Guadalajara de Noche is the first one that seems like an accurate description. Good job Bing AI, you got something right! I’m so proud of you. What’s that? You want to try reading financial statements? What could go wrong…


It’s even worse on financial statements. I still don’t understand why anyone sets any store in getting facts out of these things. They hallucinate so much it’s like they’re powered by LSD.
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Netflix now at 600,000 ‘monthly active users’ for its ad option • Television News Daily

Wayne Friedman:


Netflix has told media agencies it now has 600,000 “monthly active users” for its three-month old advertising option – three times the level it launched with in November, according to executives contacted by Television News Daily.

“All our deals are delivering at or near 100% now,” says one media agency executive. “They are reporting that 99% or more of their deals are currently delivering.”

This follows a report from The Information that Netflix doubled the number of “subscribers” for its ad option. Netflix launched its ad option, “Basic With Ads,” in November for $6.99/month.

Netflix representatives did not respond to inquiries by Television News Daily by press time.

Around the time Netflix launched its ad option, executives touted initial subscriber estimates for the service at around 1.75 million.

In November, an estimated 9% of new Netflix sign-ups in the US went to its Basic with Ads option — the least popular Netflix plan during the month, according to research by Antenna, a measurement and analytics company.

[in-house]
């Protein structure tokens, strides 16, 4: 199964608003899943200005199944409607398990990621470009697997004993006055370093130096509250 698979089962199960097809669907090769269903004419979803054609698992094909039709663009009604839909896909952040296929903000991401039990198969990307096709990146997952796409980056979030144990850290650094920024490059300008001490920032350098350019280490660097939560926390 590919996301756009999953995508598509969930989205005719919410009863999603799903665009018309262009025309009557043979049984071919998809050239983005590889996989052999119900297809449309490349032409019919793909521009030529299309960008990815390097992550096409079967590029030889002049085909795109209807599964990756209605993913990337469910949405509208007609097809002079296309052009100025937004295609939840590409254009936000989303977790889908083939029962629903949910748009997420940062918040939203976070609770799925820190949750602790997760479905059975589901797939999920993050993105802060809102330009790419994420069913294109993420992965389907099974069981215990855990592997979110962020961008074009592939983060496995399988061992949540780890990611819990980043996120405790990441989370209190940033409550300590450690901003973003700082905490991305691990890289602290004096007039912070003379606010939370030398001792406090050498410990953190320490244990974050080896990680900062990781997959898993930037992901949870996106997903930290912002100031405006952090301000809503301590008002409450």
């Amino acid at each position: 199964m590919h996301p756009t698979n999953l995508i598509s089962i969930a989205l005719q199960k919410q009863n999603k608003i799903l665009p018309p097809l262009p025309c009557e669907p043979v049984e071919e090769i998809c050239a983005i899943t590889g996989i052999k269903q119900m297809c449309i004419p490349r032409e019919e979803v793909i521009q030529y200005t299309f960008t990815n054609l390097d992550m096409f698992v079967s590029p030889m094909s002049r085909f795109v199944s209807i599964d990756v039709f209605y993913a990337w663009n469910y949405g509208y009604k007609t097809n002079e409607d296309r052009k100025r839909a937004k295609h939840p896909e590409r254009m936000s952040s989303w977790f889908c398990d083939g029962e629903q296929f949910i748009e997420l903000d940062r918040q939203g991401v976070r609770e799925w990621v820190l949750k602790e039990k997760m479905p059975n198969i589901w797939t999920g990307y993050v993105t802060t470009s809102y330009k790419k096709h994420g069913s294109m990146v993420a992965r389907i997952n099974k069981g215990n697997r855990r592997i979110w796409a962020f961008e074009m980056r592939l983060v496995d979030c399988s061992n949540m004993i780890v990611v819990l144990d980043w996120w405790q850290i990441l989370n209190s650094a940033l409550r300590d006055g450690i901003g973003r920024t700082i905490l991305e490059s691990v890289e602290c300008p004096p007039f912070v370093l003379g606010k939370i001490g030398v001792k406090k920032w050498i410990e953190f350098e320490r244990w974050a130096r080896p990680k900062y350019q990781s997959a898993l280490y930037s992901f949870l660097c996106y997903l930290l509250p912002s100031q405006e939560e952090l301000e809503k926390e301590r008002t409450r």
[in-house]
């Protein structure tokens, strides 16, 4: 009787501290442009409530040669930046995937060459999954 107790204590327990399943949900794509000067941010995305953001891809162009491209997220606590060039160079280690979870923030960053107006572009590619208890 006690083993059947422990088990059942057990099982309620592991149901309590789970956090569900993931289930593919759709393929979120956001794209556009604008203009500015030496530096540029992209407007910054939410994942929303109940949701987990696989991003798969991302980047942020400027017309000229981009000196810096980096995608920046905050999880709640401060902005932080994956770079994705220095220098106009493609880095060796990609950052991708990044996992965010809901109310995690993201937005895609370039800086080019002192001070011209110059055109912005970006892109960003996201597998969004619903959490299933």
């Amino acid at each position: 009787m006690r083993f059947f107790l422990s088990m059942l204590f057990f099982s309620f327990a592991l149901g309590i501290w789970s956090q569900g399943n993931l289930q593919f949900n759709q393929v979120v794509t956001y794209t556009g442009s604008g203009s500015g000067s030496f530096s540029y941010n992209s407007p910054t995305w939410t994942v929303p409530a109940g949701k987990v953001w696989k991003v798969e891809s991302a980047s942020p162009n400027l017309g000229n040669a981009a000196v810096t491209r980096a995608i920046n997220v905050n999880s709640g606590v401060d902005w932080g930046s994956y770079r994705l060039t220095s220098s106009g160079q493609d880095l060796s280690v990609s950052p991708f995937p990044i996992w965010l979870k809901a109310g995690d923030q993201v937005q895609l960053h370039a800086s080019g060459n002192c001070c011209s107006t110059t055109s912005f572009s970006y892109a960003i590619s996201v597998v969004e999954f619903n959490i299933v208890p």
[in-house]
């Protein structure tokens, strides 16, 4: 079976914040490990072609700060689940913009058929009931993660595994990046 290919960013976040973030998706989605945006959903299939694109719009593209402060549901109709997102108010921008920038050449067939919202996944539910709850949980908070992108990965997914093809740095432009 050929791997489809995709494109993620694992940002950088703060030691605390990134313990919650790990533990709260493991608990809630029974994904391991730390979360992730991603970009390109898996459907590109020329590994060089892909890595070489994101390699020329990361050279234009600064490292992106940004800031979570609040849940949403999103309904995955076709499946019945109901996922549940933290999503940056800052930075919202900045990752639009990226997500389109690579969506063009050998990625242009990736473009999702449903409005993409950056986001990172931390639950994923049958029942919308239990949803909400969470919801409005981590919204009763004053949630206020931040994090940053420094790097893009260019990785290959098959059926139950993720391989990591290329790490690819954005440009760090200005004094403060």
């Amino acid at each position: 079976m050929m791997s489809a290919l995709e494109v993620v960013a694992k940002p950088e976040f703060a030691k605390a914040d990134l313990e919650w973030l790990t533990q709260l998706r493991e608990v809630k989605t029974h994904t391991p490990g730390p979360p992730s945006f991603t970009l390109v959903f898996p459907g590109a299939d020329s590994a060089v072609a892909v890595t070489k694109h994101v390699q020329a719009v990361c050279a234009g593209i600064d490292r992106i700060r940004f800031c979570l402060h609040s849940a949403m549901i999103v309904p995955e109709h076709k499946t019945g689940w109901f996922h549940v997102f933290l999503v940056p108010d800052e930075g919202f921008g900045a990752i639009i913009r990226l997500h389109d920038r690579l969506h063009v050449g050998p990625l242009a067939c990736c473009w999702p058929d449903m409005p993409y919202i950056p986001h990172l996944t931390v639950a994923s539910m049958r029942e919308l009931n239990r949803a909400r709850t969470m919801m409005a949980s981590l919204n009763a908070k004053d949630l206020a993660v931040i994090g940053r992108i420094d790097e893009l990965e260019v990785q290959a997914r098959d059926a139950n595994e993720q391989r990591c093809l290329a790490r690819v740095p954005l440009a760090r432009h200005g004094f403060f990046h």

Netflix currently has a total of 73.4 million subscribers in the US and Canada.


Too early to say if this is success or failure, but at least it’s a data point. Who’d have thought even so there were so many people happy to go back to ads. I’d have thought that once you’d experienced TV without it, you’d hunger for it forever.
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Stable Diffusion Frivolous · Because lawsuits based on ignorance deserve a response

A group of “tech enthusiasts” – unidentified, unless I missed something – have responded to the lawsuit filed against Stable Diffusion with a thorough fisking:


While one can certainly have sympathy for artists who are faced with change in their industry – as has happened many times in the past, to great resistance, such as with the advent of photography, and later, of digital tools like Photoshop – the simple facts are, the rights of creators are not unlimited. That’s literally what fair use is.

In his very critique of AI art “misappropriating” images, the attorney for the plaintiffs takes the images of various researchers straight from their papers, “with no consent” and with “no compensation”. And that’s fine, because, again, there are limits to the rights of creators, and the world is better for the existence of fair use. Indeed, while the images were taken in their entirety, AI image generators make use of on the order of a byte or so per image. An entire artist’s portfolio may be represented in a tweet or two. A Wikipedia page on an artist stores far more. Google thumbnails store vastly more, by orders of magnitude. If using a byte or so from a work, to empower countless millions of people to create works not even resembling any input, cannot be considered fair use, then the entire notion of fair use has no meaning.


There’s a lot more. On the whole, I side with the tech enthusiasts.
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Lesser-known Apple Watch workouts, Part II • Basic Apple Guy


With each update, Apple has added new workouts to its Fitness app. Far more than just runs and cycling workouts, Apple Watch now tracks everything from Badminton to Squash, Pickleball to Fencing. But as the diversity of workout categories continues to grow, there continue to be a few omissions. Here is Part II of my Lesser Known Apple Watch Workouts Series, covering the Months of October & November 2022.